Part 17: Good Stress/Bad Stress: What Everyone Should Know
By: Susan Kephart,
Stress is the "wear and tear" on our bodies as we adjust to change. Stress reveals itself in the physical, emotional and mental response we exhibit, regardless of whether the change is good or bad. The extra burst of adrenaline that helps a student finish a final paper, win at sports or meet any other challenge is positive stress. “Students who do not manage their stress well cannot function at their peak performance academically. Therefore, it is important for students, parents and grandparents to understand how to handle stress,” stated Susan Kephart, psychologist at Potomac State College of WVU.
As a positive influence, stress is a short-term physiological tensing and added mental alertness that subsides when the challenge has been met, enabling the student to relax and carry on with normal activities. Using the analogy of a rubber band, positive stress is just the right amount of stress needed to stretch the band and make it useful; negative stress snaps the band.
As a negative influence, stress can cause feelings of distrust, rejection, anger, or depression. It can also cause changes in the body such as, increased heart rate, higher blood pressure, and stomach and muscle tension. After a while, these things will begin to take their toll leading to mental and physical exhaustion or illness. As a direct result, stress impacts a person’s health, thus reducing the ability to reach academic and career goals.
Signs of stress could reveal themselves in many different ways including an increase in the following: use of alcohol or other drugs, boredom and fatigue, procrastination, problems with making decisions, being anxious and confused, the inability to concentrate, shortness of breath, and problems eating or sleeping. Other symptoms include hostile or angry feelings, overpowering urges to cry, frequent indigestion or diarrhea, and frequent colds and infections.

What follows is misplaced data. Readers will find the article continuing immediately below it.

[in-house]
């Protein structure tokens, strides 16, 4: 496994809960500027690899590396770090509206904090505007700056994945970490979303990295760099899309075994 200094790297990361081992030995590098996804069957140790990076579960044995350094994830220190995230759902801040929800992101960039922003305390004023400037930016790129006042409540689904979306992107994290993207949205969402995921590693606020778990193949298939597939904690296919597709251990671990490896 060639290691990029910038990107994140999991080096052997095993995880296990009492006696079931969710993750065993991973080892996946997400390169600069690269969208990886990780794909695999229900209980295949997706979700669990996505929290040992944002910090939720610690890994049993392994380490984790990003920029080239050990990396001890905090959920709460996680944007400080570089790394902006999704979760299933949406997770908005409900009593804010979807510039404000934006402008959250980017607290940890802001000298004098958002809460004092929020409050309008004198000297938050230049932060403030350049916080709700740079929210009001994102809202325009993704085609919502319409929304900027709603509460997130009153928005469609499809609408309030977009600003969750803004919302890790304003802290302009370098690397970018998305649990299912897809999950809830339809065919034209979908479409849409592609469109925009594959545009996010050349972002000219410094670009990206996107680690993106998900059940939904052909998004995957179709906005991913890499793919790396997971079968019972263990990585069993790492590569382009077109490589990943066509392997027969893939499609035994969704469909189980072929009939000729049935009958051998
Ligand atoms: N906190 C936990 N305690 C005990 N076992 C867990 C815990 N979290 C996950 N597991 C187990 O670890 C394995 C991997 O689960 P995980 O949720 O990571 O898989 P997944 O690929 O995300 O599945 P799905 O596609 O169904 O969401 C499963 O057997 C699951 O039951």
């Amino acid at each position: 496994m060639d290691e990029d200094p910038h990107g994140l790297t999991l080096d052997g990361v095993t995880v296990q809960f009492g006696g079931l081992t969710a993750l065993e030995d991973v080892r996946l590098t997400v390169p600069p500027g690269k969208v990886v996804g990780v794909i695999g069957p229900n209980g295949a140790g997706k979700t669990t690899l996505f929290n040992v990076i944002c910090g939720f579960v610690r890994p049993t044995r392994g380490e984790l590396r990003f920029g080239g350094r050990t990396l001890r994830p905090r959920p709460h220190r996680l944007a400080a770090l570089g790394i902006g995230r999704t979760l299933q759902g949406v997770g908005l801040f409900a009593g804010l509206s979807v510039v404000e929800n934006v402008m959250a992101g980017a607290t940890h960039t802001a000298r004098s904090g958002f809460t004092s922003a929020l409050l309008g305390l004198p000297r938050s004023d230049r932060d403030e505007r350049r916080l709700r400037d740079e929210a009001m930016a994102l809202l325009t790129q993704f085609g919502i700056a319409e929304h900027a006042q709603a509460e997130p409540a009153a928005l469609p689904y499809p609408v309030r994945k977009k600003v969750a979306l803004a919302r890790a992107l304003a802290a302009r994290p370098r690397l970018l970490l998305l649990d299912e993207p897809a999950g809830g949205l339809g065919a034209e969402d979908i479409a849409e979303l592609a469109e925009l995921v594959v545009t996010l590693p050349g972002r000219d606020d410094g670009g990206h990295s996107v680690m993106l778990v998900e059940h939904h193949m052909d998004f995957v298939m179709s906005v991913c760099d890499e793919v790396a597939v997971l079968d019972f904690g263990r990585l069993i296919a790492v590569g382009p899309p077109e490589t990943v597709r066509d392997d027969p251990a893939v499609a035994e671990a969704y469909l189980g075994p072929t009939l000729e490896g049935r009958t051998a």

Our goal is not to eliminate stress, but to learn how to manage it. Anyone experiencing stress symptoms has already gone past the optimal balance. Just as there are many sources of stress, there are also many techniques to manage stress levels.
Whether a person knows it or not, they have been coping with stress since they were a child, using skills copied or learned from family and friends. However, now is the time to learn new techniques for managing various levels of stress. The following is a list of tips a person can incorporate to help them to manage stress better:
If you are a student-parent attending college, taking care of your children’s needs, handling financial matters, holding down a job, keeping up with community activities and social obligations, then your life can seem like a juggling act at times.
If you find yourself running from one obligation to another, STOP, set aside a half hour each day that belongs solely to you. It might be early in the morning or later in the evening after your children have gone to bed. Breaking your routine is another way to deal with a demanding schedule. This can be as simple as driving home a different way, shopping at a different store or turning the radio to a different station.
Finding a balance is not as difficult at it may seem. It may take a little “Creativity 101,” but by following the tips listed above and a few additional ones, you’ll find that achieving balance is all a matter of effort, patience, planning, a sense of humor and a little well-earned selfishness.
According to Kephart, “One of the goals of the counseling office is to provide support services in order for students to be successful. Therefore, I provide a lot of intervention to help students design individualized strategies to manage stress.”
Expect some frustrations, failures, and sorrows, but don’t let them become overwhelming, it’s all a part of the learning process. Stress should be viewed as something that can be coped with rather than something that is overpowering. Set realistic goals and don’t try to do it all; learn to say no when obligations become overwhelming.
Be good to yourself and take a break, even if it’s just for a few minutes a day. Take a “mental vacation” by picturing a beach, the mountains or anywhere else that’s relaxing. Don’t wait for encouragement from others, positive thinking is a great stress reliever.
Should you begin feeling overwhelmed, contact your local
school psychologist or other health provider at your institution or in your community. For nationwide information visit the
All "College Tips" columns are available at http://www.newstribune.info
Potomac State College of West Virginia University at http://www.potomacstatecollege.edu or
(304-788-6820 or toll free:
Eastern Community and
Community and Technical College System of West Virginia at http://www.wvtechprep.wvnet.edu (304-558-2411)